A colorful mural in the Hill District of Pittsburgh (AP Photo/Beth J. Harpaz)
Parks, schools, roads, bridges, airports, housing and even broadband and water systems — the fact is, infrastructure touches every part of our lives. Yet, somehow, we rarely think about it until it fails us. Policymakers often see infrastructure only as dull technical decisions about how much to invest in concrete structures, when it is what knits our communities together or tears them apart.
In too many cases, investments hurt the very communities they professed to help. Take Pittsburgh, for example. In the 1950s, the Hill District was home to a vibrant jazz scene, thriving black businesses and deeply rooted neighborhoods. As the buildings and infrastructure deteriorated, the Hill District was hit by a wave of urban renewal projects promising jobs, housing and a revitalized community. A series of highway projects routed traffic around the Hill District’s once thriving business district and another all but cut the neighborhood off from downtown. As massive public housing complexes were built throughout the 1940s and 1950s, middle-class families left the city. The Hill District was nearly decimated by the impacts of these projects and left with deep poverty, a dismantled community and a lack of economic opportunity. By 1960, this period of so-called renewal displaced more than 400 businesses and 8,000 African-American residents.
The investments failed because they were not based in the needs and decisions of local communities, but instead imposed from outside. We cannot afford to repeat the mistakes of our past.
This week, many organizations around the country are promoting Infrastructure Week. But policymakers need to start thinking more broadly about what infrastructure entails, who has benefited from investments and who has been harmed by either lack of investment or bad choices. We need a plan to rebuild our towns and cities that recognizes the needs of communities in a 21st-century America.
Federal investment must go beyond roads, bridges and airports to include access for all to sustainable energy, reliable telecommunications, clean water, accessible public transit, quality schools, parks, community facilities and centers, child care and affordable housing. We must think bigger and more creatively, beyond repairing what past generations have left us, about what we can achieve together when our local communities lead.
Several cities and neighborhoods across the nation, including Pittsburgh’s Hill District, are already implementing infrastructure initiatives that create good jobs, benefit racially or economically disadvantaged communities and mitigate environmental impacts in diverse areas. We should learn from these examples.
Starting with the construction of the Penguins stadium, Partnership for Working Families affiliate Pittsburgh United worked with more than 100 Hill District community, faith and labor organizations to win a landmark community benefits agreement that delivered family sustaining jobs, a grocery store and an $8 million fund for community investment. The coalition has since worked to incorporate community engagement into a number of infrastructure projects throughout the city.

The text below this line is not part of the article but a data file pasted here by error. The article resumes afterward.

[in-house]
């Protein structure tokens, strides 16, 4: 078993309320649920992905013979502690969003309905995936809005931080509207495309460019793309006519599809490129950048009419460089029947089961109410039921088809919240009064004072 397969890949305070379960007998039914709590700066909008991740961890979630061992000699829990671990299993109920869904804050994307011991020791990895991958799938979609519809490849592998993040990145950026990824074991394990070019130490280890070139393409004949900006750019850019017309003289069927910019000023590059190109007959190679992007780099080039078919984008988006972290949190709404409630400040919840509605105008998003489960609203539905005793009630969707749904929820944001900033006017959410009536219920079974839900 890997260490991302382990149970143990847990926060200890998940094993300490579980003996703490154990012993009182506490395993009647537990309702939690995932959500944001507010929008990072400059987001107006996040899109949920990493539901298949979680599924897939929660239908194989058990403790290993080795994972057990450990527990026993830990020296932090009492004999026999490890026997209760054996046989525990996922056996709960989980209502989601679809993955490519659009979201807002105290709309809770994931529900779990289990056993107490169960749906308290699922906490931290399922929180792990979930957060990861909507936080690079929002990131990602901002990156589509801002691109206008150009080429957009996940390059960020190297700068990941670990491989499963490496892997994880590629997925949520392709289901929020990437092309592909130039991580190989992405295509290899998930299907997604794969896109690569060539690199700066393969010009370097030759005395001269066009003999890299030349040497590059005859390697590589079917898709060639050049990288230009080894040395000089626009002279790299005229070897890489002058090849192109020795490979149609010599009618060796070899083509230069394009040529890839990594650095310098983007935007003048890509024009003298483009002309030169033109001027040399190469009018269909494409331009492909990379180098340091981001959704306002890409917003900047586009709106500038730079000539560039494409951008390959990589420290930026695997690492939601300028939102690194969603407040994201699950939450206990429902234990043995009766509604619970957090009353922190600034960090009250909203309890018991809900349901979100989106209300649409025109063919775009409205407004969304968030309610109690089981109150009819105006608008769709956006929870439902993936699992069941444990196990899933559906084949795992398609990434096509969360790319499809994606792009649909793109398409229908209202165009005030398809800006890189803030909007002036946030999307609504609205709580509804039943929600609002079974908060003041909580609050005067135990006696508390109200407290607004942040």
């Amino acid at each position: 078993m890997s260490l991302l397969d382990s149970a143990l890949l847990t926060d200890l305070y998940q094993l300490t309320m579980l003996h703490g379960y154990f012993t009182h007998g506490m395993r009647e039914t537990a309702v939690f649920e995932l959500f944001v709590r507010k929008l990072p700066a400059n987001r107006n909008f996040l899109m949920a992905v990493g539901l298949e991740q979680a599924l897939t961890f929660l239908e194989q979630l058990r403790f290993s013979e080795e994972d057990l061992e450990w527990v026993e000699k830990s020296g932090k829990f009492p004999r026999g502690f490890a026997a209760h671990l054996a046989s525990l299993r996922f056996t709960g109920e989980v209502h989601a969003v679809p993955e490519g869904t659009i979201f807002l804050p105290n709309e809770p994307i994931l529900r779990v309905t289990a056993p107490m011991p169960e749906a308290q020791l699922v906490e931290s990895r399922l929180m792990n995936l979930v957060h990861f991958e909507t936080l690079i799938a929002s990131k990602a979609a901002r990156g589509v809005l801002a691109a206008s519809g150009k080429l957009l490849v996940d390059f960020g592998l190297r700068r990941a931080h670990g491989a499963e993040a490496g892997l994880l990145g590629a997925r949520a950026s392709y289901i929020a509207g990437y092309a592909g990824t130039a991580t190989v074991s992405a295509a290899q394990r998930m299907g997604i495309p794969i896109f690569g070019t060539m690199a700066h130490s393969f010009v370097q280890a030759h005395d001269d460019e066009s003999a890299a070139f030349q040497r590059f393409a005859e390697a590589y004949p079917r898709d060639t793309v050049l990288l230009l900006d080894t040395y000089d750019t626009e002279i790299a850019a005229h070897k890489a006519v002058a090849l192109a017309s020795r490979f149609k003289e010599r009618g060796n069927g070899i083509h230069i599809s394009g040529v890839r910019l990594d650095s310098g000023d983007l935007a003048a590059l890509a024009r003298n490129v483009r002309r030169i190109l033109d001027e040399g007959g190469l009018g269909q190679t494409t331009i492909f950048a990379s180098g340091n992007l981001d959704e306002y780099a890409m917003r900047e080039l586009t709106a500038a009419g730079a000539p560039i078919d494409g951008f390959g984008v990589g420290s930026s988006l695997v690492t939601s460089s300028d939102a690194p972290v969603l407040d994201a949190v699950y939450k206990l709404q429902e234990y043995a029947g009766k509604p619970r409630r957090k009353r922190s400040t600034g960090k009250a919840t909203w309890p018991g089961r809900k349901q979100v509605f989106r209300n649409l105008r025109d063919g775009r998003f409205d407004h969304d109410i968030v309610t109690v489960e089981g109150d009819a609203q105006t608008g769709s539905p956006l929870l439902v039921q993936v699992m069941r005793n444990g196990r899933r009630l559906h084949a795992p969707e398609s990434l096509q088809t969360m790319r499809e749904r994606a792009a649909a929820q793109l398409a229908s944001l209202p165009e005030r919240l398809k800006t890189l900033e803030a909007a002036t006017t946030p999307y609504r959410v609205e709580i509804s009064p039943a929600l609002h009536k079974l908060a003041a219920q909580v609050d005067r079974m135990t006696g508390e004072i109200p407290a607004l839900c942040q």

Shaped by extensive community input and organizing, Pittsburgh United is working to implement a Green First investment plan for a multibillion-dollar EPA-required sewer fix. This investment plan ensures that local communities benefit from the project by not only helping clean up local rivers, but also creating more jobs, cleaner air and raising the value of homes and businesses throughout the city.
Any successful infrastructure investment must ensure that the communities most in need receive adequate funding. Investments in our cities and towns should raise the quality of life for everyone in the community, especially for those who have been underserved for far too long. Each dollar invested should promote equity, environmental and climate justice, career and business opportunities, resiliency and broadly shared economic prosperity.
In 2012, the Los Angeles Metro did just that. It became the first transit agency in the country to adopt a construction careers policy for all major construction projects, including the $2.4 billion Crenshaw/LAX Transit Project, an 8.5-mile light-rail line that runs through the heart of L.A.’s predominantly black community. This project was not only important for improving access to public transit for residents of color, it also represented an opportunity to address elevated poverty and unemployment rates by directing good job opportunities to communities that needed them the most.
Successes like these can only happen when we require transparency and trust the leadership of diverse local residents in the process. Infrastructure is ultimately only as good and as useful as the community and stakeholders that use it believe it to be. Investments should be directed toward projects identified as the highest priority by community members.
At heart, our infrastructure is a shared asset and should be subject to public control, operations and maintenance; it belongs to all of us. Infrastructure investments should, by design, maintain the public’s interest and safety rather than provide corporate giveaways or roll back protections for workers, communities and our environment.
For the sake of our families, our neighbors, and our country, it is important, now more than ever, that we get infrastructure investments right. By allowing local communities to lead, we can lay the foundation for cities and towns that connect neighbors and allow our children to succeed for generations to come.